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Northern Research Station
11 Campus Blvd., Suite 200
Newtown Square, PA 19073
(610) 557-4017
(610) 557-4132 TTY/TDD

Sustaining Forests

Forest Value Orientations in Australia

Research Issue

Since the 1970s, there has been conflict and controversy over the management of Australia’s native forests. Communities have increasingly called for native forests to be managed for a range of conflicting values including conservation and the production of timber and woodchips. Conflicts often arise because of competing forest values and attempts by various groups to alter forest management to be consistent with their value orientations.

Our Research

We used computer-coded content analysis to explore forest values expressed in the public news media discussion in Australia between 1997 and 2004. The final database included 14,413 paragraphs from 4034 relevant stories over the eight-year period.

The analysis highlighted the presence of multiple forest value orientations in news media content, reflecting the public’s multiple value perspective on native forest management. Native forests were most often discussed in a commodity value orientation (focusing on forest products like timber).  Discussions of forests’ ecological or moral/spiritual/aesthetic values were much less common. However, between 1997 and 2004, there was a decrease in the share of the discussion that focused on forests’ commodity value and an increase in the share of the discussion that focused on the ecological, moral, spiritual, and aesthetic values of forests.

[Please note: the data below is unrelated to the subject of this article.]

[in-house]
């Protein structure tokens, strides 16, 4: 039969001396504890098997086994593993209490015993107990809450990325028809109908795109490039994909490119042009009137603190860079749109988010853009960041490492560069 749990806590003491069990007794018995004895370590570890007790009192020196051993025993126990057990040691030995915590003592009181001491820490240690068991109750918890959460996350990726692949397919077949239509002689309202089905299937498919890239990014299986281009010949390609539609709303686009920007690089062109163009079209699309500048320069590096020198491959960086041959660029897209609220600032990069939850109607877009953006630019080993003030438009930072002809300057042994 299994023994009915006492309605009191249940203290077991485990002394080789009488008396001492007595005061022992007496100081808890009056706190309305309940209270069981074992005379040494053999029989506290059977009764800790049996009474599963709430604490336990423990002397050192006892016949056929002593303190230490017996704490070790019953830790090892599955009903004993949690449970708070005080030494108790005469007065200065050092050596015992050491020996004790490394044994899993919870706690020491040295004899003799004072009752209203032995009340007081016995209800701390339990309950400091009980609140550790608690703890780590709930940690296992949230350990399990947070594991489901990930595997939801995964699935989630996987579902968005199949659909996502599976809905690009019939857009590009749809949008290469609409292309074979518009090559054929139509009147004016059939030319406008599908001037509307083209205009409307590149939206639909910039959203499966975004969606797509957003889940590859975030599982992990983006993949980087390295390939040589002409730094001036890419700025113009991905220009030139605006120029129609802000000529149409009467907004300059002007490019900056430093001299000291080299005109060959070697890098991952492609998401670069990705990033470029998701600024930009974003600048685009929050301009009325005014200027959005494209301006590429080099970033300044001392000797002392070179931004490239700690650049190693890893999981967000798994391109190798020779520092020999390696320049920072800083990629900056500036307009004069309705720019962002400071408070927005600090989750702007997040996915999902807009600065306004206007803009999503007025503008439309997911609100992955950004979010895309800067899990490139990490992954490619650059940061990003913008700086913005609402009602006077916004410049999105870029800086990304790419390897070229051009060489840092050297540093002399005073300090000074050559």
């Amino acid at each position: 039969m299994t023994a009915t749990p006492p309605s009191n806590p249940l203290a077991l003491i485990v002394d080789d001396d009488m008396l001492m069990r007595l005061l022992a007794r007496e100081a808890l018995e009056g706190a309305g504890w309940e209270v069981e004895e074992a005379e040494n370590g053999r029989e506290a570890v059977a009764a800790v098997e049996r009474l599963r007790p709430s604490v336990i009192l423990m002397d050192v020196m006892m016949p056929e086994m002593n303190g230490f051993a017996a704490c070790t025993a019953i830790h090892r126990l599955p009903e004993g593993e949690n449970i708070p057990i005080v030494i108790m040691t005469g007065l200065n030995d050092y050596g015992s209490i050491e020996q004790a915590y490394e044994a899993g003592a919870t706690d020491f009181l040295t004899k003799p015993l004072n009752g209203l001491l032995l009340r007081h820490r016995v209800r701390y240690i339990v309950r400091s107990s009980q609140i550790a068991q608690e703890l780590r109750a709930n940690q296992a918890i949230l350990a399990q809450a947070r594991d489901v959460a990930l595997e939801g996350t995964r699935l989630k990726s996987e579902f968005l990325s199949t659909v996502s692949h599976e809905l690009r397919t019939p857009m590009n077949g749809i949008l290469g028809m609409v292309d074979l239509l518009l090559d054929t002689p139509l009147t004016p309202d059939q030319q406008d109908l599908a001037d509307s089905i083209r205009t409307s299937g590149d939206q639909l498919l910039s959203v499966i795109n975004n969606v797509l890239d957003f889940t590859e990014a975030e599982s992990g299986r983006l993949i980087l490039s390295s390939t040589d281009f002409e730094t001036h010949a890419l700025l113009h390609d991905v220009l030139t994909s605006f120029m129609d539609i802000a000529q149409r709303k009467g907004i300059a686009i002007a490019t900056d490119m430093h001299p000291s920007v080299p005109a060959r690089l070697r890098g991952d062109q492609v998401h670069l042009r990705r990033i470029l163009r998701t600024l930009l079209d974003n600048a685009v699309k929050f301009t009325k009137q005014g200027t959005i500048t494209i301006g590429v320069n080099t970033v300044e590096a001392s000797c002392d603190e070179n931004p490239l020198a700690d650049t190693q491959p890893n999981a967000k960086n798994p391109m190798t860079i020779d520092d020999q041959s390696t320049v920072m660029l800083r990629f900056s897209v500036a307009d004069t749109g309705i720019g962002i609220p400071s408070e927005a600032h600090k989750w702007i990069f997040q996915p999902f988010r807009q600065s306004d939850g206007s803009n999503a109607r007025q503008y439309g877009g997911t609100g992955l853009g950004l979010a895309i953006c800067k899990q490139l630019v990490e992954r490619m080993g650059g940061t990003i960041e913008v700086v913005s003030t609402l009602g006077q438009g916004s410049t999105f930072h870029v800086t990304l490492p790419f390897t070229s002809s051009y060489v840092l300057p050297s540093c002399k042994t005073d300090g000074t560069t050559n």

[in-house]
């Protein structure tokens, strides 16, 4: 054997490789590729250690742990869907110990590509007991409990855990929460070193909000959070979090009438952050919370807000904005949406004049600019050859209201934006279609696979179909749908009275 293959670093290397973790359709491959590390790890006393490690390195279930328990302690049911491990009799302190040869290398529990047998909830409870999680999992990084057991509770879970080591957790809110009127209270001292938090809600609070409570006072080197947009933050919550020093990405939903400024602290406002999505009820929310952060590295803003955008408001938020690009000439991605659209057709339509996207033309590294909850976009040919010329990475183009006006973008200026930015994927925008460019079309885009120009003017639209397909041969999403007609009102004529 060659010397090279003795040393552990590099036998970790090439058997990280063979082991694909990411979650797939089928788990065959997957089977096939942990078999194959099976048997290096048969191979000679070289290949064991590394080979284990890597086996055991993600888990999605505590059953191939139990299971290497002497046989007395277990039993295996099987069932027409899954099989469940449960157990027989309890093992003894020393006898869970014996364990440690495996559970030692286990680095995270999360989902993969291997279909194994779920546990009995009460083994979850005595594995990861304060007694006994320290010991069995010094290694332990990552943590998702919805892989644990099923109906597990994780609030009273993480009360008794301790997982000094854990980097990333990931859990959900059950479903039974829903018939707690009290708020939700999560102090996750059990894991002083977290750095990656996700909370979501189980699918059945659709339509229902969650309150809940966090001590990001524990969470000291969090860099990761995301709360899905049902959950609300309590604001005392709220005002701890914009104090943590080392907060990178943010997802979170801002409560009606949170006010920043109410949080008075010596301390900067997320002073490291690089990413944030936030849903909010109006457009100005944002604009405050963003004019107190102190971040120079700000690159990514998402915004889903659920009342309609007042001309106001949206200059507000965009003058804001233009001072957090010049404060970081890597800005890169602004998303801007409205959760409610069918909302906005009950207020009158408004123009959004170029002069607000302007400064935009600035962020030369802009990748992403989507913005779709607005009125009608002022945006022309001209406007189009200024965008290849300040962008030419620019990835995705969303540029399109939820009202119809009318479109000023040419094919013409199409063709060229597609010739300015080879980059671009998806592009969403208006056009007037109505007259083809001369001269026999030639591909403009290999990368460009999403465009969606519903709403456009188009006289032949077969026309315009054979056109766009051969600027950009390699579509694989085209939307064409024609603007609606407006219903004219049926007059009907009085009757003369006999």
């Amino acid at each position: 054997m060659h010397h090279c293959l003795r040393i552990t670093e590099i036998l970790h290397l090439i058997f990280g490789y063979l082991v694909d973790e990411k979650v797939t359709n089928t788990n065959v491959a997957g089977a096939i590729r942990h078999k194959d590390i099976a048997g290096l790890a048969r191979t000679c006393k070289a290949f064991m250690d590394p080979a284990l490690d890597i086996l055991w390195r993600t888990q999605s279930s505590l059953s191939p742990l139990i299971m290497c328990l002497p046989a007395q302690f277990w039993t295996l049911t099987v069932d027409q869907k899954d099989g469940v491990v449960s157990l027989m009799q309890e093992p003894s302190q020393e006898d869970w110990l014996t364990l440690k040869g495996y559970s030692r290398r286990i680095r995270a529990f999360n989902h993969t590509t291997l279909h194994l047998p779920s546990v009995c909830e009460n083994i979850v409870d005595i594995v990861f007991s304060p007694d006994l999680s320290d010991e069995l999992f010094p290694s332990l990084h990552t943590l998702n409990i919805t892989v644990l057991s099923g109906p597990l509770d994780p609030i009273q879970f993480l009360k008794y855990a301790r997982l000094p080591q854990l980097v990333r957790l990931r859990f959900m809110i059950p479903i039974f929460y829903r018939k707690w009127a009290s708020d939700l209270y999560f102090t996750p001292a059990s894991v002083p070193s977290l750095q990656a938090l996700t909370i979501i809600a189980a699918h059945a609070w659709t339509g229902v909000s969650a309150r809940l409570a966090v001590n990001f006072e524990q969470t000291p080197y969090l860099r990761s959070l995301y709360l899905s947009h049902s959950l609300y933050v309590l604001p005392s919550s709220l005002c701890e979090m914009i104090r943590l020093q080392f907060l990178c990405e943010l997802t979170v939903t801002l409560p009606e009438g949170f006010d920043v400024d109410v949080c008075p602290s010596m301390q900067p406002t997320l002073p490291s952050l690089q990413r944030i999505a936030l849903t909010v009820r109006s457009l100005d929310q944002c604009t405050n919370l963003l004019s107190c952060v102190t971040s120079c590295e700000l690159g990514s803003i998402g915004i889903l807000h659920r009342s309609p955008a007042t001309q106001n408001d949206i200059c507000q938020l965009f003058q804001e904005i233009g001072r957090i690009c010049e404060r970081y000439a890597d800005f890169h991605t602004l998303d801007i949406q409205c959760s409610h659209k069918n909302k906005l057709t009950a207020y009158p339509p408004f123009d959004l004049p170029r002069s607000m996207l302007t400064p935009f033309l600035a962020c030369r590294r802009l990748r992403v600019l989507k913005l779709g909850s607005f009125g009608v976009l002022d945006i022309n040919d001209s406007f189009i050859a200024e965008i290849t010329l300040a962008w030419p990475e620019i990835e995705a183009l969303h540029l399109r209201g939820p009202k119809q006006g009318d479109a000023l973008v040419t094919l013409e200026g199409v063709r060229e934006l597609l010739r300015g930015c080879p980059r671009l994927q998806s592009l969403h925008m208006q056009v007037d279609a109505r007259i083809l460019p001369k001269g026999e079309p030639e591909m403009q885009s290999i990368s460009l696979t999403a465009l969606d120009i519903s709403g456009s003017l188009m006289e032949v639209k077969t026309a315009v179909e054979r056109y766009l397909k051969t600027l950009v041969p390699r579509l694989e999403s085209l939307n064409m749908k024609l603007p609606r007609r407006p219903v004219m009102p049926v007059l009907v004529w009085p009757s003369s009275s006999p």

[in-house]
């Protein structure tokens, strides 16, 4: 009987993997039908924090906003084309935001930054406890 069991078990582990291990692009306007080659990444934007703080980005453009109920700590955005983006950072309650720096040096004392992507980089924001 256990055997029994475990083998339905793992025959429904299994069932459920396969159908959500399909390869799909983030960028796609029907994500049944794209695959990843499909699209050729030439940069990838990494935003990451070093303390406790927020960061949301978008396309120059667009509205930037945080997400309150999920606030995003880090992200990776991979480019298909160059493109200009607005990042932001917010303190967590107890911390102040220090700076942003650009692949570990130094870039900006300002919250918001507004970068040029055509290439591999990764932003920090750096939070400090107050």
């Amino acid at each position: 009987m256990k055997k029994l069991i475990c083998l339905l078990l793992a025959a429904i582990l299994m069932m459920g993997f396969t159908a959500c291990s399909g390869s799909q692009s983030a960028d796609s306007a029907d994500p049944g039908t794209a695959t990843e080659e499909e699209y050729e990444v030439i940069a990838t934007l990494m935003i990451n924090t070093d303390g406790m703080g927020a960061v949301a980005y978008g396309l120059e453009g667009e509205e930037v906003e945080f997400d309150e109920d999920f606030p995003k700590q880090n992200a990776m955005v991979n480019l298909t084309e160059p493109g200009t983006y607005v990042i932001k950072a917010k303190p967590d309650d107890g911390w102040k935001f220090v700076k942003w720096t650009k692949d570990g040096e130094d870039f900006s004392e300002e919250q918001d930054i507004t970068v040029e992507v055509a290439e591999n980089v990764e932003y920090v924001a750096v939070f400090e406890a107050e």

There were also several peak periods when the number of stories about native forests went up dramatically. These coincided with events like the 2004 federal election (when native forest management in Tasmania was a key election issue) and the signing of major forest management agreements.

Forest values and value orientations will continue to shift as society changes, and it is vital for public forest managers and policy-makers to monitor and respond to these changes, developing policies and management strategies that are in tune with changing forest values.

Research Results

Webb, Trevor J.; Bengston, David N.; Fan, David P. 2008. Forest value orientations in Australia: an application of computer content analysis. Environmental Management. 41: 52-63.

Research Participants

Principal Investigators

  • David N. Bengston, Research Forester, U.S. Forest Service, Northern Research Station
  • David P. Fan, President of InfoTrend, Inc., and Professor of Genetics, Cell Biology and Development and Adjunct Professor of Journalism and Mass Communication at the University of Minnesota
  • Trevor Webb, Food Standards Australia New Zealand

Last Modified: 10/29/2010